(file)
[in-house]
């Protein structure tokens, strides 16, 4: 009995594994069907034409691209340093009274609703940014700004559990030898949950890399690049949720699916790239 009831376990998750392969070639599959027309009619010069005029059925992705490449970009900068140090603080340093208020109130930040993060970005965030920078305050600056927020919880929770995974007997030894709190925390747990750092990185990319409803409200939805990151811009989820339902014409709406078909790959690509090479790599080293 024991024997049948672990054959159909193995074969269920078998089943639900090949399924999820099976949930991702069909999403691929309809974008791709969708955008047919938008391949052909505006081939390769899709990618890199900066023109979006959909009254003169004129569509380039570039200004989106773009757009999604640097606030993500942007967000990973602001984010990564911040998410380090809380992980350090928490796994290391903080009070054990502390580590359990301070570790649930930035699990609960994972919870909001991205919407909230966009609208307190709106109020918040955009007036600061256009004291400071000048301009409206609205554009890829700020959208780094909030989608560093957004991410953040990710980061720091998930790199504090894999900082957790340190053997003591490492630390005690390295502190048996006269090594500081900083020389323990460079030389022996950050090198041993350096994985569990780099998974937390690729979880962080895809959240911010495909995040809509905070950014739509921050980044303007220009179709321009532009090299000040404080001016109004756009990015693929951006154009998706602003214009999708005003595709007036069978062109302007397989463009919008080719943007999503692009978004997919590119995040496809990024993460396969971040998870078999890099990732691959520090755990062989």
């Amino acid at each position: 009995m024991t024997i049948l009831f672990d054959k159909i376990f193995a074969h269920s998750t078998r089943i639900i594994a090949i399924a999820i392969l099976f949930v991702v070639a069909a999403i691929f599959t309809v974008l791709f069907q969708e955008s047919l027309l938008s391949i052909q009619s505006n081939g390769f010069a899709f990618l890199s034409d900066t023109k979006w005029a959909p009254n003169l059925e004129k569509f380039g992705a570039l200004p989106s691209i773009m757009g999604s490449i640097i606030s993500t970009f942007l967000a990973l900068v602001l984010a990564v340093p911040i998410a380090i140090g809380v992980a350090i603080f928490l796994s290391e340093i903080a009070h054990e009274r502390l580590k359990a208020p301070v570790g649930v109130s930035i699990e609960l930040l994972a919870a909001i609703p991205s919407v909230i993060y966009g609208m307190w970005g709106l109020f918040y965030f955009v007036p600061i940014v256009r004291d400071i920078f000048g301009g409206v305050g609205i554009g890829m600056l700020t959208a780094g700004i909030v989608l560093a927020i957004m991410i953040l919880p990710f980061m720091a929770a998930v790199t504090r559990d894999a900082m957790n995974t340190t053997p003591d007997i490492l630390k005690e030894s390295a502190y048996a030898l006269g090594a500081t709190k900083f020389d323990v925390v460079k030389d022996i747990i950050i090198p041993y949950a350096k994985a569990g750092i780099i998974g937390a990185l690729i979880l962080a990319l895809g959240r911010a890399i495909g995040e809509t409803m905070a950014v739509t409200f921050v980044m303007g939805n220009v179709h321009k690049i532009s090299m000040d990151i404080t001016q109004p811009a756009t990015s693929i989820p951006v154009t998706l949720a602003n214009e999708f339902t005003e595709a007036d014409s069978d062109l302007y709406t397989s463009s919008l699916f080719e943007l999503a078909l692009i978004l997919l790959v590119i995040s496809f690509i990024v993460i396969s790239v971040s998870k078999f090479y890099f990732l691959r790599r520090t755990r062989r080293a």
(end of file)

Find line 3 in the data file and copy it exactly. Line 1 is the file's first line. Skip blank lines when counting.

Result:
């Amino acid at each position: 009995m024991t024997i049948l009831f672990d054959k159909i376990f193995a074969h269920s998750t078998r089943i639900i594994a090949i399924a999820i392969l099976f949930v991702v070639a069909a999403i691929f599959t309809v974008l791709f069907q969708e955008s047919l027309l938008s391949i052909q009619s505006n081939g390769f010069a899709f990618l890199s034409d900066t023109k979006w005029a959909p009254n003169l059925e004129k569509f380039g992705a570039l200004p989106s691209i773009m757009g999604s490449i640097i606030s993500t970009f942007l967000a990973l900068v602001l984010a990564v340093p911040i998410a380090i140090g809380v992980a350090i603080f928490l796994s290391e340093i903080a009070h054990e009274r502390l580590k359990a208020p301070v570790g649930v109130s930035i699990e609960l930040l994972a919870a909001i609703p991205s919407v909230i993060y966009g609208m307190w970005g709106l109020f918040y965030f955009v007036p600061i940014v256009r004291d400071i920078f000048g301009g409206v305050g609205i554009g890829m600056l700020t959208a780094g700004i909030v989608l560093a927020i957004m991410i953040l919880p990710f980061m720091a929770a998930v790199t504090r559990d894999a900082m957790n995974t340190t053997p003591d007997i490492l630390k005690e030894s390295a502190y048996a030898l006269g090594a500081t709190k900083f020389d323990v925390v460079k030389d022996i747990i950050i090198p041993y949950a350096k994985a569990g750092i780099i998974g937390a990185l690729i979880l962080a990319l895809g959240r911010a890399i495909g995040e809509t409803m905070a950014v739509t409200f921050v980044m303007g939805n220009v179709h321009k690049i532009s090299m000040d990151i404080t001016q109004p811009a756009t990015s693929i989820p951006v154009t998706l949720a602003n214009e999708f339902t005003e595709a007036d014409s069978d062109l302007y709406t397989s463009s919008l699916f080719e943007l999503a078909l692009i978004l997919l790959v590119i995040s496809f690509i990024v993460i396969s790239v971040s998870k078999f090479y890099f990732l691959r790599r520090t755990r062989r080293a």